Standing out in the field of IgY Immunotechnology

  • Home
    Home A full collection of all the Research Archive entries.
  • Years
    Years Sort entries by year.
  • Tags
    Tags Displays a list of tags that have been used in the blog.
  • Archives
    Archives Contains a list of research entries that were created previously.

Generation of Anti-Boa Immunoglobulin Antibodies for Serodiagnostic Applications, and Their Use to Detect Anti-Reptarenavirus Antibodies in Boa Constrictor.

Posted by on in 2016
  • Font size: Larger Smaller
  • Hits: 797
  • Print

Korzyukov Y1Hetzel U2Kipar A2Vapalahti O1,3,4Hepojoki J1.2016. PLoS One. 11(6):e0158417. doi: 10.1371/journal.pone.0158417. eCollection 2016.

1University of Helsinki, Medicum, Department of Virology, Helsinki, Finland.
2Institute of Veterinary Pathology, Vetsuisse Faculty, University of Zürich, Zürich, Switzerland.
3University of Helsinki, Department of Veterinary Biosciences, Faculty of Veterinary Medicine, Helsinki, Finland.
4University of Helsinki and Helsinki University Hospital, Department of Virology, Helsinki, Finland.



Immunoglobulins (Igs), the key effectors of the adaptive immune system, mediate the specific recognition of foreign structures, i.e. antigens. In mammals, IgM production commonly precedes the production of IgG in the response to an infection. The reptilian counterpart of IgG is IgY, but the exact kinetics of the reptilian immune response are less well known. Boid inclusion body disease (BIBD), an often fatal disease of captive boas and pythons has been linked to reptarenavirus infection, and BIBD is believed to be immunosuppressive. However, so far, the study of the serological response towards reptarenaviruses in BIBD has been hampered by the lack of reagents. Thus we set up a purification protocol for boa constrictor IgY and IgM, which should also be applicable for other snake species. We used centrifugal filter units, poly ethylene glycol precipitation and gel permeation chromatography to purify and separate the IgM and IgY fractions from boa constrictor serum, which we further used to immunise rabbits. We affinity purified IgM and IgY specific reagents from the produced antiserum, and labelled the reagents with horseradish peroxidase. Finally, using the sera of snakes with known exposure to reptarenaviruses we demonstrated that the newly generated reagents can be utilised for serodiagnostic purposes, such as immunoblotting and immunofluorescent staining. To our knowledge, this is the first report to show reptarenavirus-specific antibodies in boa constrictors.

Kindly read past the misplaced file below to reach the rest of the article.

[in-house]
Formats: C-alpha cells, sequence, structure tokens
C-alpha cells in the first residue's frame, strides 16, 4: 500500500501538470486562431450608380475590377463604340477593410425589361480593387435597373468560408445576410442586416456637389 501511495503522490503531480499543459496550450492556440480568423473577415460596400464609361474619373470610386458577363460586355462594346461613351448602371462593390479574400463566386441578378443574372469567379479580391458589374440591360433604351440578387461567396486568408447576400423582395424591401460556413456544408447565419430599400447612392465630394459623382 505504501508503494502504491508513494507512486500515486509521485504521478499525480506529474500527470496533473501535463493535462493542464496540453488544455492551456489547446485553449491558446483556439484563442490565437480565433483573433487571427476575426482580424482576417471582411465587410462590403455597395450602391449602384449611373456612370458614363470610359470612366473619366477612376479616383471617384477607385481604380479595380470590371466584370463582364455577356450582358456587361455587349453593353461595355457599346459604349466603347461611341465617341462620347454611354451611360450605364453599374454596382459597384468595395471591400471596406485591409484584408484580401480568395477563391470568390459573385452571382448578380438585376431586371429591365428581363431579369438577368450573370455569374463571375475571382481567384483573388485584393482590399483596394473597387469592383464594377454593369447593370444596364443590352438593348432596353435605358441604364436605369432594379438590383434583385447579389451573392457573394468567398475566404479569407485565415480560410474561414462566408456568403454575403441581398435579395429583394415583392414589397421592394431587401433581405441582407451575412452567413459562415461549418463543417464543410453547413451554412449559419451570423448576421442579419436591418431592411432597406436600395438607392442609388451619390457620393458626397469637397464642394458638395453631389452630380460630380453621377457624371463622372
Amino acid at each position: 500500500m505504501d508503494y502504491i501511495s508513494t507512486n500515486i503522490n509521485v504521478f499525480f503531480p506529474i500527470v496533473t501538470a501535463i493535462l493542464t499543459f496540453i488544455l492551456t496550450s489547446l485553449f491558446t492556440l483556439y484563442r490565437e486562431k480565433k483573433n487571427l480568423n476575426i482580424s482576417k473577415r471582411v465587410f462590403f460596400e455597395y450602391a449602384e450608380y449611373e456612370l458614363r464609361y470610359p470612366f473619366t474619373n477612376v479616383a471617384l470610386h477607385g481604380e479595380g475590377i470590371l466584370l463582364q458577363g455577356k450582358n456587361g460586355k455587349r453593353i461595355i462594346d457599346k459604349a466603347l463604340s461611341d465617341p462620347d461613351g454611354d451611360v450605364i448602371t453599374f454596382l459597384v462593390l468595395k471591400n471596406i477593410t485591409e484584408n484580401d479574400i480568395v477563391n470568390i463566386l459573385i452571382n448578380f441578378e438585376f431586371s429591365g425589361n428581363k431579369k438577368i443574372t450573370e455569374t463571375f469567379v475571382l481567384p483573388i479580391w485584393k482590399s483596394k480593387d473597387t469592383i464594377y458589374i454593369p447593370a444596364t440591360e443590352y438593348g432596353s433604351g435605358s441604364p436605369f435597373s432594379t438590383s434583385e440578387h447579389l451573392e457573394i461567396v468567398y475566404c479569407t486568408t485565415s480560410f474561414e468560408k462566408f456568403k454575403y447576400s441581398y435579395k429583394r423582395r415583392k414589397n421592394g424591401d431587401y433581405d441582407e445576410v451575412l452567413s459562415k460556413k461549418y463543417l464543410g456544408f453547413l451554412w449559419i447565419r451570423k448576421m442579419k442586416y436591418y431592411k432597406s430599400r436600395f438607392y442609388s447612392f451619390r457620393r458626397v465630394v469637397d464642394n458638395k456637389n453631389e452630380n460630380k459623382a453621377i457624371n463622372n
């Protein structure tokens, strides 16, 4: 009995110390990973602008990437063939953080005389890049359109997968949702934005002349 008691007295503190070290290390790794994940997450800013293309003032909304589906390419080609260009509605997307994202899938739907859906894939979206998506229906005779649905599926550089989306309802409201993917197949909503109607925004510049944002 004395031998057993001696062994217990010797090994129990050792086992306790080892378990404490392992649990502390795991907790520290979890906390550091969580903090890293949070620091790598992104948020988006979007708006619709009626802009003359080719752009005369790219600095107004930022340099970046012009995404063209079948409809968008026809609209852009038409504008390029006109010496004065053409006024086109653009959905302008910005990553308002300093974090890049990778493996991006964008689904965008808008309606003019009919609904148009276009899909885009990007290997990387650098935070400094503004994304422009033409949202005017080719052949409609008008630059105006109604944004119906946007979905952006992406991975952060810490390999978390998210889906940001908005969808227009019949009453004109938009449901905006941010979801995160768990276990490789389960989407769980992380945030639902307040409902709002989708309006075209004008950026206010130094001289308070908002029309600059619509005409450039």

Last modified on